The audio is great! A truly eerie set of songs and background sound FX does great things for a horror movie, as is evident by this film. The camera work is excellent with a lot of dark and shadowy scenes that add to the suspense and mystery. Many of the scenes are extra creepy due to the camera work and how the scenes were shot. A very creepy scene is in the kitchen when one of the clowns walks past the entrance a few times while one of the boys is hiding. It is one of those nail biting scenes that sends chills up and down your spine because you keep expecting the clown to run into the room at any moment. This type of thing is often done with movies, such as Halloween and Friday the 13th, but I think it is even better done with this movie.

I have seen a few viewers say that this movie depends on character development but I think that it depends more on atmosphere. I’m not saying that the little acting that is actually done is bad but there is little of it and very little character development, except maybe for the boys, who do act pretty well, I think; this was the first role of Sam Rockwell. There is not much time for character development. The clowns do not talk at all, so their performances are purely in their appearance, movements, and facial expressions. The silence adds even more to the terror — the old adage that silence is deafening is very true and this movie really plays up this fact. This is also a useful technique of having some of the characters not speaking, either due to the writers wishes or possibly when the actors are not that good with dialogue. Low-budget filmmakers can learn from this movie because they often overdo the awful dialogue, which is, often times, very unnecessary, especially when the writers are inexperienced and a large budget for good actors is not available.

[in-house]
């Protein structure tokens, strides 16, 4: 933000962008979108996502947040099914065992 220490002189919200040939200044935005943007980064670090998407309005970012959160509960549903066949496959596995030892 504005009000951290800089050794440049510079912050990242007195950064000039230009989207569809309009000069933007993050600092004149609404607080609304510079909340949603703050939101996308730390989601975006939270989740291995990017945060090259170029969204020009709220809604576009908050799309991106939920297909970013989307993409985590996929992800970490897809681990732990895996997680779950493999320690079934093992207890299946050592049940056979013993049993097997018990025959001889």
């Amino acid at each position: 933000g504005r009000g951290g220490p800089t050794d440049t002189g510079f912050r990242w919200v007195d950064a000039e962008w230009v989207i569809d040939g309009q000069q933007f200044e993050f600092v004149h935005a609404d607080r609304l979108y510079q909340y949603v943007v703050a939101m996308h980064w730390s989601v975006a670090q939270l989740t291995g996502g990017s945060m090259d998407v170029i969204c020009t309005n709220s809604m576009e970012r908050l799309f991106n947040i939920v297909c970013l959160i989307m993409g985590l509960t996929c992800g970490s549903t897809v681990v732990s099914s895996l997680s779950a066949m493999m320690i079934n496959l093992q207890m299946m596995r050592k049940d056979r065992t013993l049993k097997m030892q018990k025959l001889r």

This has all of the makings of a horror masterpiece. It’s not perfect but I think it comes close. I didn’t even know it was on for how long it was, that’s how caught up I was with the story. I like how the movie draws you in and makes you feel like you are a part of it and running from killer clowns in the dark!

But the one thing that jaded it for me is the fact that the director, Victor Salva, was molesting the lead boy, Nathan Forrest Winters, during the making of this film and videotaping it for his pleasure. He served his time after that but, just knowing it happened during this movie, made me feel bad about it. If I hadn’t known about this, I think that I would have enjoyed this movie even more. I tried to not think about it while watching but it’s not something that can be forgotten. He’s done Jeepers Creepers and Powder too, both of which, like in Clownhouse, has a mostly male cast and many scenes with them in their underwear. It just seems to show aspects of his sick fetish. I wish he wasn’t a sexual deviate because it’s obvious that he has true talent. Sure, some say he’s served his time and we should forget his past. I just can’t shake the disgust with him whenever I see his name.

I say just try not to judge the director’s history as best you can and concentrate on the movie itself. 4/5

Casey: [about clowns] You never know what they really are